precocious
!”

The Justice continued to shout about his disappointment in and disgust for his daughter. Brystal wasn’t a stranger to her father’s temper—in fact, she rarely communicated with him unless he was screaming at her—but nothing was worse than being on the receiving end of his fury. With every heartbeat, Brystal sank a little more into her chair, and she counted down the seconds until it was over. Usually if he didn’t stop yelling by the count of fifty, her father’s wrath would escalate into something physical.

“Is that the carriage I hear?” Mrs. Evergreen asked.

The family went silent as they tried to hear whatever Mrs. Evergreen heard. A few moments later the faint sounds of bells and galloping filled the house as the carriage approached outside. Brystal wondered if her mother had actually heard it, or if her interruption was just lucky timing.

“The three of you better hurry before it gets too late.”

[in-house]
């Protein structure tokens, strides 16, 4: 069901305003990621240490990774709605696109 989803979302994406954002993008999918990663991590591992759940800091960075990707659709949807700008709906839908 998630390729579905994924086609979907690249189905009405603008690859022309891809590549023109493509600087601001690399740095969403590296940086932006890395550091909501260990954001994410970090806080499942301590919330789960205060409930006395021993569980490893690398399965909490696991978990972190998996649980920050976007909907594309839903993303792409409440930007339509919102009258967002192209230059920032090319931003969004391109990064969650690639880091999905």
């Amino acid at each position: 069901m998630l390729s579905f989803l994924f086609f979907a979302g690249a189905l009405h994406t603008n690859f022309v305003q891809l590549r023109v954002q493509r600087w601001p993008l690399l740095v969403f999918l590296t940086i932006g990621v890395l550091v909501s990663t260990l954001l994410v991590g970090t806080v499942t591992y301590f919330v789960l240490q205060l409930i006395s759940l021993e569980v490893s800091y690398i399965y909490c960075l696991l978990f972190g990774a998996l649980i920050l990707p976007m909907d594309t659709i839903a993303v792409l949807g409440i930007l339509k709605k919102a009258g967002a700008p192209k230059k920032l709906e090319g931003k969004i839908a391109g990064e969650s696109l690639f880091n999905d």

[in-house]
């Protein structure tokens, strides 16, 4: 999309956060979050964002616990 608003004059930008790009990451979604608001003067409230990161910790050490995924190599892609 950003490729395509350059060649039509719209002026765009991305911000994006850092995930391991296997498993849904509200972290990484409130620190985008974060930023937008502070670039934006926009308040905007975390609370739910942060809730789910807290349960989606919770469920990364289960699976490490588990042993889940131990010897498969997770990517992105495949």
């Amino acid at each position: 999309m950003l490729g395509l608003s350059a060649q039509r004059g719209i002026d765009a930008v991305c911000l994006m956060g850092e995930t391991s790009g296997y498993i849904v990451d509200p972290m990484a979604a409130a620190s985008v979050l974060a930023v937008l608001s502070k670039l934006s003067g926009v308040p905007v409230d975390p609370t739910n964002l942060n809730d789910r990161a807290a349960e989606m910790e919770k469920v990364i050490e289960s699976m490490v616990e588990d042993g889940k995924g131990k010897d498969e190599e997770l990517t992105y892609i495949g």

Justice Evergreen and his sons gathered their things and met the carriage outside. Barrie took his time as he shut the front door behind him so he could wave good-bye to his sister.

“Thank you,”
he mouthed to her.

“Good luck today,”
she mouthed back.

Brystal stayed in her seat until she was certain her father and brothers were a good distance down the road. By the time she regained her senses, Mrs. Evergreen had already cleared the dining room table. Brystal went into the kitchen to see if her mother needed help with the dishes, but her mother wasn’t cleaning. Instead, Brystal found Mrs. Evergreen leaning on the sink, staring down at the dirty dishes with a heavy gaze, as if she were in a trance.

“Thank you for not mentioning the books to Father,” Brystal said.

“You shouldn’t have corrected your brother like that,” Mrs. Evergreen said quietly.